Kelly’s Bush consists of approximately six hectares of bushland containing over ninety indigenous plant species. The land is typical Hawkesbury Sandstone, with rocky outcrops becoming steeper as the reserve slopes south east towards the Parramatta River.
It was reserved as a buffer zone for the smelting works, and some radioactive residue remains. The area is now informally used for recreational and educational purposes. Naturalist Vincent Serventy stated that: ‘although only national parks can keep the whole suite of plants and animal life native to an area, smaller bushland areas can keep quite a large proportion of such species. In addition, they act as reservoirs for breeding birds, reptiles and invertebrates which can visit nearby gardens. A web of these small natural areas can keep a large amount of life in the densest populated suburbs. Although only 12 acres in area, Kelly’s Bush offers a considerable variety of plant and animal life’.
The tin smelting works, established by the Sydney Smelting Company in the 1890s, closed in 1968 and in 1969, a proposal for re-zoning the land for private residential development was strongly advocated by the State Government but opposed locally. The site was bought by a developer in the late 1960s with proposals for home unit towers, then town houses, then suburban houses, which resulted in further local opposition. In 1971, through the tenacious and targeted public campaign spearheaded by a group of remarkable women, the thirteen Battlers for Kelly’s Bush (some of whom are pictured above) supported by the Hunters Hill Trust and greatly assisted by the Builders Labourers Federation, Kelly’s Bush became the subject of the world’s first ‘Green Ban’.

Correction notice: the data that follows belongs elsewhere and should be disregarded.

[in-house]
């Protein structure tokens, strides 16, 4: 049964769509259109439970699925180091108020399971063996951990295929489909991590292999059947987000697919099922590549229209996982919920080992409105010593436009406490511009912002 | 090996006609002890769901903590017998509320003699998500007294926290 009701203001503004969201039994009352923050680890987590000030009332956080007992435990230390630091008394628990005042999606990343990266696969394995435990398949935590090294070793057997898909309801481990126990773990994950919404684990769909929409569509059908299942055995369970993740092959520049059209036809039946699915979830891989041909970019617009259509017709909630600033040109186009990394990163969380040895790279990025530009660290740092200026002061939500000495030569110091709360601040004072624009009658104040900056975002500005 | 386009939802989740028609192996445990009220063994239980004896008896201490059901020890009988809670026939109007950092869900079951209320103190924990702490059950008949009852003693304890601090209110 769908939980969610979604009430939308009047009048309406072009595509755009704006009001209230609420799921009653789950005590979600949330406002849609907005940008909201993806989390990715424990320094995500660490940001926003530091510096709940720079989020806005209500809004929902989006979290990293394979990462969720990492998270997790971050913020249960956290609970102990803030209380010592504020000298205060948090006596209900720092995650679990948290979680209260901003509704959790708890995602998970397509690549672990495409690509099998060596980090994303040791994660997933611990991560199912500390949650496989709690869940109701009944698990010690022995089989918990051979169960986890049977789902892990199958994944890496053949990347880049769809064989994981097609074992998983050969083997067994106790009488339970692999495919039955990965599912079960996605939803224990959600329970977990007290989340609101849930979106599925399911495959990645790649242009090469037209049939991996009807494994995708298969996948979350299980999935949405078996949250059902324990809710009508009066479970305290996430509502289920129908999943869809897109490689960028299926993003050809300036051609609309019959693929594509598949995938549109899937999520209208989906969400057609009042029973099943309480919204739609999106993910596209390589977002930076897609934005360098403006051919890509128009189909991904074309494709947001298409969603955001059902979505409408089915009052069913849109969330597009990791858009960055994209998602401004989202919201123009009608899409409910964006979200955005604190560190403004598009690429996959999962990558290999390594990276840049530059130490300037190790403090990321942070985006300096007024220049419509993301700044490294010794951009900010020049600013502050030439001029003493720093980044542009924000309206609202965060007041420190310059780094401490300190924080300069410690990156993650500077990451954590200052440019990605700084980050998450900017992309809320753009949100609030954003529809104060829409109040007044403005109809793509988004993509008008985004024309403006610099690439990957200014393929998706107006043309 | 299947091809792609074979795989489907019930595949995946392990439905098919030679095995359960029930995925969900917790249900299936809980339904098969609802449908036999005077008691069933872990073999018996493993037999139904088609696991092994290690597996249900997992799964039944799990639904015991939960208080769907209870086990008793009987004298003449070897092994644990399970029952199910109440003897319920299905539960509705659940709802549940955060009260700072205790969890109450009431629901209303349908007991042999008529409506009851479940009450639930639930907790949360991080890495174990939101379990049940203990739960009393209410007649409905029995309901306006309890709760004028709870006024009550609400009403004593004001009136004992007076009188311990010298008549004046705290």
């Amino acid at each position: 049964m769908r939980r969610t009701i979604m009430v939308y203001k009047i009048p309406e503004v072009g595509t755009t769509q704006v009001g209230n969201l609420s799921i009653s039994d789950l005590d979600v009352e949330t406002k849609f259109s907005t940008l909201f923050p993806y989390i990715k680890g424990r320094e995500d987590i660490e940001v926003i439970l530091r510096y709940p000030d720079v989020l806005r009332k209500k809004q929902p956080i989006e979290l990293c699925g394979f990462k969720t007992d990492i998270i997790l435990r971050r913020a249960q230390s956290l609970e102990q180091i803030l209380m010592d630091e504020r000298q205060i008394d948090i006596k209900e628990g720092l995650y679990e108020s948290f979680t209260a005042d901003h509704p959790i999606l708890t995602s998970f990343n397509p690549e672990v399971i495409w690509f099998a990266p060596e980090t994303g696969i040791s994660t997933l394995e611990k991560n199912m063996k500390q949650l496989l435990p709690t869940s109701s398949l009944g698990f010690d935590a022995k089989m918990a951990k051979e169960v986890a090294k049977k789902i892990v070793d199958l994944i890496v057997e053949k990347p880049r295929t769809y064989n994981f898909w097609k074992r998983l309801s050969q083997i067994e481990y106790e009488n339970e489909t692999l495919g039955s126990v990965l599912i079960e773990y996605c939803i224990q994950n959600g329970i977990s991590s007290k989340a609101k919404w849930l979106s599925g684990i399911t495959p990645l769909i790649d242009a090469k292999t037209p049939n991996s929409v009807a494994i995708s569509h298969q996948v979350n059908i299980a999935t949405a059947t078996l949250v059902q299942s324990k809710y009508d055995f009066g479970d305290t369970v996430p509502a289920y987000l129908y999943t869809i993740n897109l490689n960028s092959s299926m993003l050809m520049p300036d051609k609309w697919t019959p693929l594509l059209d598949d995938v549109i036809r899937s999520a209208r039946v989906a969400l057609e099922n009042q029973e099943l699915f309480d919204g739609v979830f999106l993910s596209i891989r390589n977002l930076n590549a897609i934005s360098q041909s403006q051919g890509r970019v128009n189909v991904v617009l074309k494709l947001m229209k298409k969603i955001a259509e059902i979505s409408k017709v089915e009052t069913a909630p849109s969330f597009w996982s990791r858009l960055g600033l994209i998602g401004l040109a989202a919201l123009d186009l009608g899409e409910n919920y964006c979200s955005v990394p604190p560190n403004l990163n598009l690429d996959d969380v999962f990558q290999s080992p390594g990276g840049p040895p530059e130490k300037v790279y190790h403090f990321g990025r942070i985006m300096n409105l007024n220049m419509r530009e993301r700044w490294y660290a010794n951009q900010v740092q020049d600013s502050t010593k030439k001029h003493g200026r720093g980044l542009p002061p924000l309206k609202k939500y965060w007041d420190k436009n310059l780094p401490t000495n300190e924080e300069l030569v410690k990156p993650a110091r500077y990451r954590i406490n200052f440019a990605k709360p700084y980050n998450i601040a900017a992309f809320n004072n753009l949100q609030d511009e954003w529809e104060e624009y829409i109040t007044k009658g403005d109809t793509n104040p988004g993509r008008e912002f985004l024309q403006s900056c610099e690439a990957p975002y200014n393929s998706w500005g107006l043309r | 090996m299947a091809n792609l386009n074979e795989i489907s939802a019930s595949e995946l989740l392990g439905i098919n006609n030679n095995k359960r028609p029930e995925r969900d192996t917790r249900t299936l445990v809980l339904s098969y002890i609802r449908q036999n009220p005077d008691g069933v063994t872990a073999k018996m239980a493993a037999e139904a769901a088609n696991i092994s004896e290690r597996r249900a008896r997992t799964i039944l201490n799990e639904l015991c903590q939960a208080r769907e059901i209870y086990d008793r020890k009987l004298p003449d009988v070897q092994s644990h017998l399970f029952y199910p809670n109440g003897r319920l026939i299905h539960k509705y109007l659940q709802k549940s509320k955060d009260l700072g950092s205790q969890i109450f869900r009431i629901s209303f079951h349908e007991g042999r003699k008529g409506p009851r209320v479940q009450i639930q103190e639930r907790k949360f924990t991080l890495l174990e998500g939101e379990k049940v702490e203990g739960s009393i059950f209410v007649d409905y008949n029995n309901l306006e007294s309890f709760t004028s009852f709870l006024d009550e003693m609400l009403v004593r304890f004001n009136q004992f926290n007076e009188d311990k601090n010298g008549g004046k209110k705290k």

The steep foreshore area was designated public land and the rest of Kelly’s Bush was finally returned to public ownership in 1983, when the State Government purchased it for open space. On 30 December 1993, Kelly’s Bush was handed over to the care of Hunters Hill Council. The site has been maintained and improved by Council and dedicated volunteer bushcarers ever since.
The author, Kylie Tennant, who lived in Hunters Hill for a period, wrote: ‘Kelly ‘s Bush is a symbol of our lost land. Take away Kelly’s Bush and you take away one more assurance that in man is left a possibility for the future. The unborn Australian will ask for his birthright and be handed a piece of concrete.’